The imaginary painter atelier in the conservation lab

 

 

Click the following link to see the real painter atelier in the hut. Historic image of Dr Wilson working on a sketch http://www.spri.cam.ac.uk/library/pictures/catalogue/article/p2005.5.402/. May 19th 1911 Credit H. Ponting. SPRI ref : P2005/5/0402

 

I was also really curious about the nib pen. Could it be Scott’s one? Was it related to one of the diaries? Or maybe to some map, drawing, letters, furniture list or scientific notes? Hence, I started looking again on the historic images, and Lizzie sent me some close ups. So, I can tell now that it's probably not Scott's, neither Cherry's, nor Griff. But, it could be Gran's nib pen, even if I can't tell for sure. The exposure time was long enough for Gran to take a posture in the middle of an already written page and it seems that the handle has been slightly moving. Click the following link to see a picture of Gran holding a nib pen: http://www.spri.cam.ac.uk/library/pictures/catalogue/article/p2005.5.399/ Credit H. Ponting. SPRI ref: P2005/5/0399.

 

That's probably the most interesting part of the job, going from the excitement of mystery to the pleasure of recognition. So, if someone can just tell me what's written on the page…

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Cook, my cook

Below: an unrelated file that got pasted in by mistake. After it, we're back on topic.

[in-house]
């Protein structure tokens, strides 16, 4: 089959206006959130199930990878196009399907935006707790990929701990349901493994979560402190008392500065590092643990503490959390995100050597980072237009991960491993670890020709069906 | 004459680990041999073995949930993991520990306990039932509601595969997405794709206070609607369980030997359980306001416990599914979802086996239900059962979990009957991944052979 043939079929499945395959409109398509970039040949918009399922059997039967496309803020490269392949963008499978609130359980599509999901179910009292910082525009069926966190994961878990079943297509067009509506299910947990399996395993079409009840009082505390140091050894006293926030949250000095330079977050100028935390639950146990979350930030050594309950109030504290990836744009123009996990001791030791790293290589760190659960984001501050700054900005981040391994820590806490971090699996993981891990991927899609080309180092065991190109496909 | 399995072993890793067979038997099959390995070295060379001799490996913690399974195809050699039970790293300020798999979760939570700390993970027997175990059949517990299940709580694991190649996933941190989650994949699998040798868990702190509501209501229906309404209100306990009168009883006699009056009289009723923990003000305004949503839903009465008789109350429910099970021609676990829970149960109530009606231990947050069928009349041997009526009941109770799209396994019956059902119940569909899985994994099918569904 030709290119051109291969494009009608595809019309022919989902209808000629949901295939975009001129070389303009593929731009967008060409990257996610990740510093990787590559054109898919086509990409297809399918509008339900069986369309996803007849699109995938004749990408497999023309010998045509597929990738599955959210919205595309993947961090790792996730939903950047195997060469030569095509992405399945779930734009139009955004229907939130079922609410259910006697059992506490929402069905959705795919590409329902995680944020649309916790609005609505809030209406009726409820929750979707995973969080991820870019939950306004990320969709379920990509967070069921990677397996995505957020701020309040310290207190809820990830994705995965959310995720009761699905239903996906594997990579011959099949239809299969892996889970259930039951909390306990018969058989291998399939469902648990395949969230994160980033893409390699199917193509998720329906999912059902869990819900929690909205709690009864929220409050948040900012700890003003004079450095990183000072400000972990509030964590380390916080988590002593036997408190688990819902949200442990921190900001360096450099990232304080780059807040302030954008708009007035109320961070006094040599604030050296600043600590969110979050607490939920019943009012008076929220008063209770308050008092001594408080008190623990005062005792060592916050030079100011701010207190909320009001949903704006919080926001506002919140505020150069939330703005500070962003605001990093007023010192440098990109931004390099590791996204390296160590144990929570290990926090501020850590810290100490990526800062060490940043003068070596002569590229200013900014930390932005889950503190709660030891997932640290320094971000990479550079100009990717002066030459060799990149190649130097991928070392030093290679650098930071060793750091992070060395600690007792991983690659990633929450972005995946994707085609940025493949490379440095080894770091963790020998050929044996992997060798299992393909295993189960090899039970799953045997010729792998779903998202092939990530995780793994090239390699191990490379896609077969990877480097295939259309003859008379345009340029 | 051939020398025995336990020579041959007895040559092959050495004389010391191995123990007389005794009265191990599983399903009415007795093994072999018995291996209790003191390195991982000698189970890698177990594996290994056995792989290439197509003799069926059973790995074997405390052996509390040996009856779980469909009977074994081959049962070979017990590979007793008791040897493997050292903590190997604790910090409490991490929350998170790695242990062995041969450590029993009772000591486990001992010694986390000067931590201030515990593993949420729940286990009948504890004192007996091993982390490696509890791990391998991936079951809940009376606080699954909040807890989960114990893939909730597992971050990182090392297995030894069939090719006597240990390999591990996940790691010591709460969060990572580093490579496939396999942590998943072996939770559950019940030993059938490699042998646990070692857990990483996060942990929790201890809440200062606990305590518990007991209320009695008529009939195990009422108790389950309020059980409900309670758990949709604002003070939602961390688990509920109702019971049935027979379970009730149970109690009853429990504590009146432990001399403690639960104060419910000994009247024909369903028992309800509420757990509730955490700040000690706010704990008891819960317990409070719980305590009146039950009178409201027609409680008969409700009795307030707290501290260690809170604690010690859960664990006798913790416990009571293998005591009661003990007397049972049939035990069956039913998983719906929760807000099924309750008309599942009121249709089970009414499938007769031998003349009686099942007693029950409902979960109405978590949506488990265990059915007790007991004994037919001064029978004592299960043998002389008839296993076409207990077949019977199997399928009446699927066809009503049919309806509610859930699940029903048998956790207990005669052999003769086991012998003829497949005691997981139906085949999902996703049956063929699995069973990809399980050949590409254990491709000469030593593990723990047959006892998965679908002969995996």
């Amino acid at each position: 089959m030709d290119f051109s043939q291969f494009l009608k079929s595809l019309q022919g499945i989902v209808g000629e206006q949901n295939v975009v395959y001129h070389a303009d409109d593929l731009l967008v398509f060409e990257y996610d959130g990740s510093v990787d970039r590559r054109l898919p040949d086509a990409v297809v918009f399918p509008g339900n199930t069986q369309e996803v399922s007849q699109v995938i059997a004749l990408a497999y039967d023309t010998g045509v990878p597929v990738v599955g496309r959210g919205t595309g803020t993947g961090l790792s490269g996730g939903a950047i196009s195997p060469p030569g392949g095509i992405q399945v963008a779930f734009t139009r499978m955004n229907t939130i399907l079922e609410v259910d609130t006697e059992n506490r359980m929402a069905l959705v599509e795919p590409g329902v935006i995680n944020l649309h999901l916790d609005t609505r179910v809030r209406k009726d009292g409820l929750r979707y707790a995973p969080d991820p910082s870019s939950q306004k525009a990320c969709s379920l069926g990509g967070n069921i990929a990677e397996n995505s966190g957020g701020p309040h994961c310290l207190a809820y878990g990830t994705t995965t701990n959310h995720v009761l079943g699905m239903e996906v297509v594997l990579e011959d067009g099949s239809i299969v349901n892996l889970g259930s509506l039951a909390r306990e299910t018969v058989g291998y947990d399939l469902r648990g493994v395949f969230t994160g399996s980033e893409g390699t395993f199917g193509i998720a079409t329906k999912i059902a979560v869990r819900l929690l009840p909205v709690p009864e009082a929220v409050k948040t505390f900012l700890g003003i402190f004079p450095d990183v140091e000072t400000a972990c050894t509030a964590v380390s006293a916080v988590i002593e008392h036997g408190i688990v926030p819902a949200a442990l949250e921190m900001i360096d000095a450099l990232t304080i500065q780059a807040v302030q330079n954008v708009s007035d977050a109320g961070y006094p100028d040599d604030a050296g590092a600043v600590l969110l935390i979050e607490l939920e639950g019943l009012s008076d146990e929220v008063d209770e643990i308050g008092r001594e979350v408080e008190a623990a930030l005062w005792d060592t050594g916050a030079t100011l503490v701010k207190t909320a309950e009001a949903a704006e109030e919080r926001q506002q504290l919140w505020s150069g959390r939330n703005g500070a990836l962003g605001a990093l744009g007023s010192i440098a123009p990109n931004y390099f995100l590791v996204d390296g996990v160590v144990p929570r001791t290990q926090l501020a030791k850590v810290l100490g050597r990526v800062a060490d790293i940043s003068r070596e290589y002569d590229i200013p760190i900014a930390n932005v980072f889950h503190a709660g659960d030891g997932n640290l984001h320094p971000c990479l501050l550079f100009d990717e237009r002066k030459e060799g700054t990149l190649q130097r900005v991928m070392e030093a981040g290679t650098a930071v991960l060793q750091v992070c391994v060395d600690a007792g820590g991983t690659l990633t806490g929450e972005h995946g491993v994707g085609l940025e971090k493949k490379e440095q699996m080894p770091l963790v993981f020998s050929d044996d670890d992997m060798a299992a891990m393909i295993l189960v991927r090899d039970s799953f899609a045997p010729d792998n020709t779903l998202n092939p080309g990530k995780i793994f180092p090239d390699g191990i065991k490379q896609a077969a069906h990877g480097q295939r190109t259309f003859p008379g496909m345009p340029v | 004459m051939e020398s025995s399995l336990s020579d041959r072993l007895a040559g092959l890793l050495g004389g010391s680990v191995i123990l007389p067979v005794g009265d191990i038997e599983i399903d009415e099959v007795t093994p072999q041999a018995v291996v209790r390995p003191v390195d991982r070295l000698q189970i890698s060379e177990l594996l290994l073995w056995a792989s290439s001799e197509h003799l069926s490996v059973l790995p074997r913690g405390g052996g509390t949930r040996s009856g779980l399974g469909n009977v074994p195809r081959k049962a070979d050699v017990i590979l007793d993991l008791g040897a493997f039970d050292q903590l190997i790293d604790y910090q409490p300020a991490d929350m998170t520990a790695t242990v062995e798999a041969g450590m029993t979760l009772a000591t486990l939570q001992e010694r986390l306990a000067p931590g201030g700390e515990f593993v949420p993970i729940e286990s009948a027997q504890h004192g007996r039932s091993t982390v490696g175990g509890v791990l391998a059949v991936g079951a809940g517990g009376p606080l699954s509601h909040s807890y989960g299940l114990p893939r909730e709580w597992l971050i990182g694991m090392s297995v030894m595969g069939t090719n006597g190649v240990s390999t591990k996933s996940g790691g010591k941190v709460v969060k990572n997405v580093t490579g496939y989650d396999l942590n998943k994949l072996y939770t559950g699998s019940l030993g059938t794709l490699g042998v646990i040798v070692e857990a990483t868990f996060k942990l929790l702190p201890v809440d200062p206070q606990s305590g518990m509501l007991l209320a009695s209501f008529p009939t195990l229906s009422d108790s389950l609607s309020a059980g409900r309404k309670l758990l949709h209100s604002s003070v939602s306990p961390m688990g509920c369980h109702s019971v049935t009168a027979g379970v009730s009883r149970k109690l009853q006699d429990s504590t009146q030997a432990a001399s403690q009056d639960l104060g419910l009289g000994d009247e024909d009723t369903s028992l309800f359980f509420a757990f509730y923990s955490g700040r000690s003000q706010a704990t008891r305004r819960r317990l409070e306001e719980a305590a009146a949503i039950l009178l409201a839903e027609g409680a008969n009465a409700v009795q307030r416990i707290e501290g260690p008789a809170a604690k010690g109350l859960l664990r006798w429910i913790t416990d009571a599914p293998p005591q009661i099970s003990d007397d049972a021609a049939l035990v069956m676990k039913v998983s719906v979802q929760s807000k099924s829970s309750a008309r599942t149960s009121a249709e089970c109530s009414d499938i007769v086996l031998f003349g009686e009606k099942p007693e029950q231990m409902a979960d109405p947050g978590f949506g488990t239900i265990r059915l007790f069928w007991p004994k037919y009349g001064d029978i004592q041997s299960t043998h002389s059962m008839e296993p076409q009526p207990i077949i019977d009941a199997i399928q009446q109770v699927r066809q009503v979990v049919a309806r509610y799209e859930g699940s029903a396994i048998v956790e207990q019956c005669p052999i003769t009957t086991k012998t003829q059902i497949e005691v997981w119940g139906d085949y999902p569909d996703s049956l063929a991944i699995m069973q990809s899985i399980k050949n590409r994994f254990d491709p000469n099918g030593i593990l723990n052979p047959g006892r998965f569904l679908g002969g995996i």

Posted by Conservators Apr 4, 2013

Author: Marie

Date: 25/03/13

Temperature: - 32C

Wind speed: 15 knots

Temp with wind chill: -49C

Sunrise: 9am

Sunset: 9pm

 

 

If you have ever seen Dead Poets Society you would remember the boys shouting 'Captain, my captain'. The title of my blog is not a joke about Captain Cook, but rather an acknowledgement of the crucial role of a cook on an expedition.

 

For historic image of Thomas Clissold making pies in January 1912 see SPRI/ http://www.spri.cam.ac.uk/library/pictures/

 

Shackleton, relating the Endurance's terrible journey, mentions the cook several times for his great ability to make everyones life better by combining seal fat with seal grease in the most lovely way (yes, they were badly starving).

Marie Pic 2.jpgThe cook making pies, March 2013 © AHT/Marie

 

The Terra Nova expedition cook, Thomas Clissold, was so brilliant that Scott wanted him to join the South Pole party! He was said to be the most inventive person, and he built many utensils and gadgets to make his work slightly easier (such as a mechanism to warn him when bread had risen enough in the oven). But Clissold broke a leg and stayed on Ross Island.

Marie Pic 3.jpgEnamel dish in the lab

 

Here and now, our cook Damian, is so important to everyday life, making a feast for morning tea, lunch, afternoon tea and dinner with limited supplies. He is also the main reason why we're going to the gym before dinner, as we need to fit into our clothes by the end of winter as badly as we need to eat some more chocolate cake. And to give an accurate idea of our wellness, I should add that Stef used to be a chef and Jaime is baking fresh bread on Sundays!

As I was conserving enamel dishes, covered with burnt sugar on the edges, I remembered Ponting's picture of the cook. And Damian was kind enough to make us a rhubarb pie for the occasion.

2

The Frozen Few

Posted by Conservators Apr 2, 2013

Author: Stefan

Date: 20/03/13

Temperature: -13.5C

Wind speed: 12 knotos

Temp with wind chill: -25C

Sunrise: N/A

Sunset: N/A